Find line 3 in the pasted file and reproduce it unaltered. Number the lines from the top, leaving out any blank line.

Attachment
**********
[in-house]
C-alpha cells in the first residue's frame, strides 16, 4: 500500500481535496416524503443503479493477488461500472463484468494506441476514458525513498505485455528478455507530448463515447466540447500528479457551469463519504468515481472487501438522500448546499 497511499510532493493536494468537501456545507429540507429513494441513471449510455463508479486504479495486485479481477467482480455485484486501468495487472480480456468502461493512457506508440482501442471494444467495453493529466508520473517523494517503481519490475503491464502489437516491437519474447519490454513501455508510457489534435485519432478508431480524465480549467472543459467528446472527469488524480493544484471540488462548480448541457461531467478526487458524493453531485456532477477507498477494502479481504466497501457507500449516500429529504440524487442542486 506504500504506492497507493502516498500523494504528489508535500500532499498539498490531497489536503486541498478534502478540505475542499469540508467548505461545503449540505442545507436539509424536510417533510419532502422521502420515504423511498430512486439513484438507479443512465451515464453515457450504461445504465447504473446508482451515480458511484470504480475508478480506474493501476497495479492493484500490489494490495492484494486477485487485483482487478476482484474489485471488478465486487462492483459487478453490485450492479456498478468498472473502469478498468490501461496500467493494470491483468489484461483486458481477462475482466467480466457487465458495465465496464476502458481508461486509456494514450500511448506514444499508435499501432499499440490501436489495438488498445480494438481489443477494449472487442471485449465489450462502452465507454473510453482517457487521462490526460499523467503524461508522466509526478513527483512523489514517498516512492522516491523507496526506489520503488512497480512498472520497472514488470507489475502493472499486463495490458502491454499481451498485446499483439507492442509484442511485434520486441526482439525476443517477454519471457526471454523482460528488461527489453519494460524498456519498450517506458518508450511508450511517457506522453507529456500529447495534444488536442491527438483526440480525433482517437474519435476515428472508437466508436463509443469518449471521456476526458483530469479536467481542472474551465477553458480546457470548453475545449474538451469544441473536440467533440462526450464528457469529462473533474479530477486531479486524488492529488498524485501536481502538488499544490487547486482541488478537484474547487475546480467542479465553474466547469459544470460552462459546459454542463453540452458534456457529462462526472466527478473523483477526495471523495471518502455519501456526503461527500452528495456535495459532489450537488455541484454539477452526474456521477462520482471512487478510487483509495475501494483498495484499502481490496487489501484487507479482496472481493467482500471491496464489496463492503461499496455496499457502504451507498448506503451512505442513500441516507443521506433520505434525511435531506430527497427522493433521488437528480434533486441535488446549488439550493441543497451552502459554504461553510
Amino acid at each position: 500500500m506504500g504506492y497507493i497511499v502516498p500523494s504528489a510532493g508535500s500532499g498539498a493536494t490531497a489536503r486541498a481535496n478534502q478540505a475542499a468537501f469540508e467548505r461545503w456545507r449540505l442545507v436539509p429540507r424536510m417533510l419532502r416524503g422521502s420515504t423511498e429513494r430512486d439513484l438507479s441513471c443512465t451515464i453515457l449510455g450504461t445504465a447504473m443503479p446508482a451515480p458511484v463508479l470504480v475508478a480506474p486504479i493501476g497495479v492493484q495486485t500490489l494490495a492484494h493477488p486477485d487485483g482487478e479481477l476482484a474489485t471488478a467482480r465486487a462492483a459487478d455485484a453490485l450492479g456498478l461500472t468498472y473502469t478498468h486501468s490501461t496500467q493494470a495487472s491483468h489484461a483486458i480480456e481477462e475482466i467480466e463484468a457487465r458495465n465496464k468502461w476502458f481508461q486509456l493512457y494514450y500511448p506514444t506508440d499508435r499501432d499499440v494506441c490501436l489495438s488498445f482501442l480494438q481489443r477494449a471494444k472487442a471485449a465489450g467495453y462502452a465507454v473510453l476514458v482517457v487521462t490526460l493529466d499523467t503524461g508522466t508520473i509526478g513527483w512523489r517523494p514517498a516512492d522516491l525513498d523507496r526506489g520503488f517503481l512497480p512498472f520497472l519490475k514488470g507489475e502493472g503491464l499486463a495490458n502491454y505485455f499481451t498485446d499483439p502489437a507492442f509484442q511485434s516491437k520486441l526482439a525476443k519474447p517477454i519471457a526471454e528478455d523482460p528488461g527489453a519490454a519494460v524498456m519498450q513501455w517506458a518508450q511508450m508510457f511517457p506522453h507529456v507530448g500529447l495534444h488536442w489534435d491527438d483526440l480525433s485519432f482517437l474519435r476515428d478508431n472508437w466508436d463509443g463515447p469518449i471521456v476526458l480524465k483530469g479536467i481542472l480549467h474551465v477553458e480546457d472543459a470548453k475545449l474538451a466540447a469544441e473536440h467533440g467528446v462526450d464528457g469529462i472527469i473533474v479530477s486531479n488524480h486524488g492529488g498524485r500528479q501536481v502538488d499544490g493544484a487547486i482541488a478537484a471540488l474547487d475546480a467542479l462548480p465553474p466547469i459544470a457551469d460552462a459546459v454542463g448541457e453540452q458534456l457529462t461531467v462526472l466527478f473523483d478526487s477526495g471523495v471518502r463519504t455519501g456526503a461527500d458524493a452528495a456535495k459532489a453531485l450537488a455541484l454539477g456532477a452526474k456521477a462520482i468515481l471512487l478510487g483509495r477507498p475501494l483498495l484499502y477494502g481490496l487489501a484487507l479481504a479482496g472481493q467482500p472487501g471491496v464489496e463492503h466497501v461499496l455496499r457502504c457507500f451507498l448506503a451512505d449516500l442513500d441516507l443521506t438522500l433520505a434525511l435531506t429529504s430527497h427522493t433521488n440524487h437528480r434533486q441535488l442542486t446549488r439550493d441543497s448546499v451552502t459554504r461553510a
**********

Amino acid at each position: 500500500m506504500g504506492y497507493i497511499v502516498p500523494s504528489a510532493g508535500s500532499g498539498a493536494t490531497a489536503r486541498a481535496n478534502q478540505a475542499a468537501f469540508e467548505r461545503w456545507r449540505l442545507v436539509p429540507r424536510m417533510l419532502r416524503g422521502s420515504t423511498e429513494r430512486d439513484l438507479s441513471c443512465t451515464i453515457l449510455g450504461t445504465a447504473m443503479p446508482a451515480p458511484v463508479l470504480v475508478a480506474p486504479i493501476g497495479v492493484q495486485t500490489l494490495a492484494h493477488p486477485d487485483g482487478e479481477l476482484a474489485t471488478a467482480r465486487a462492483a459487478d455485484a453490485l450492479g456498478l461500472t468498472y473502469t478498468h486501468s490501461t496500467q493494470a495487472s491483468h489484461a483486458i480480456e481477462e475482466i467480466e463484468a457487465r458495465n465496464k468502461w476502458f481508461q486509456l493512457y494514450y500511448p506514444t506508440d499508435r499501432d499499440v494506441c490501436l489495438s488498445f482501442l480494438q481489443r477494449a471494444k472487442a471485449a465489450g467495453y462502452a465507454v473510453l476514458v482517457v487521462t490526460l493529466d499523467t503524461g508522466t508520473i509526478g513527483w512523489r517523494p514517498a516512492d522516491l525513498d523507496r526506489g520503488f517503481l512497480p512498472f520497472l519490475k514488470g507489475e502493472g503491464l499486463a495490458n502491454y505485455f499481451t498485446d499483439p502489437a507492442f509484442q511485434s516491437k520486441l526482439a525476443k519474447p517477454i519471457a526471454e528478455d523482460p528488461g527489453a519490454a519494460v524498456m519498450q513501455w517506458a518508450q511508450m508510457f511517457p506522453h507529456v507530448g500529447l495534444h488536442w489534435d491527438d483526440l480525433s485519432f482517437l474519435r476515428d478508431n472508437w466508436d463509443g463515447p469518449i471521456v476526458l480524465k483530469g479536467i481542472l480549467h474551465v477553458e480546457d472543459a470548453k475545449l474538451a466540447a469544441e473536440h467533440g467528446v462526450d464528457g469529462i472527469i473533474v479530477s486531479n488524480h486524488g492529488g498524485r500528479q501536481v502538488d499544490g493544484a487547486i482541488a478537484a471540488l474547487d475546480a467542479l462548480p465553474p466547469i459544470a457551469d460552462a459546459v454542463g448541457e453540452q458534456l457529462t461531467v462526472l466527478f473523483d478526487s477526495g471523495v471518502r463519504t455519501g456526503a461527500d458524493a452528495a456535495k459532489a453531485l450537488a455541484l454539477g456532477a452526474k456521477a462520482i468515481l471512487l478510487g483509495r477507498p475501494l483498495l484499502y477494502g481490496l487489501a484487507l479481504a479482496g472481493q467482500p472487501g471491496v464489496e463492503h466497501v461499496l455496499r457502504c457507500f451507498l448506503a451512505d449516500l442513500d441516507l443521506t438522500l433520505a434525511l435531506t429529504s430527497h427522493t433521488n440524487h437528480r434533486q441535488l442542486t446549488r439550493d441543497s448546499v451552502t459554504r461553510a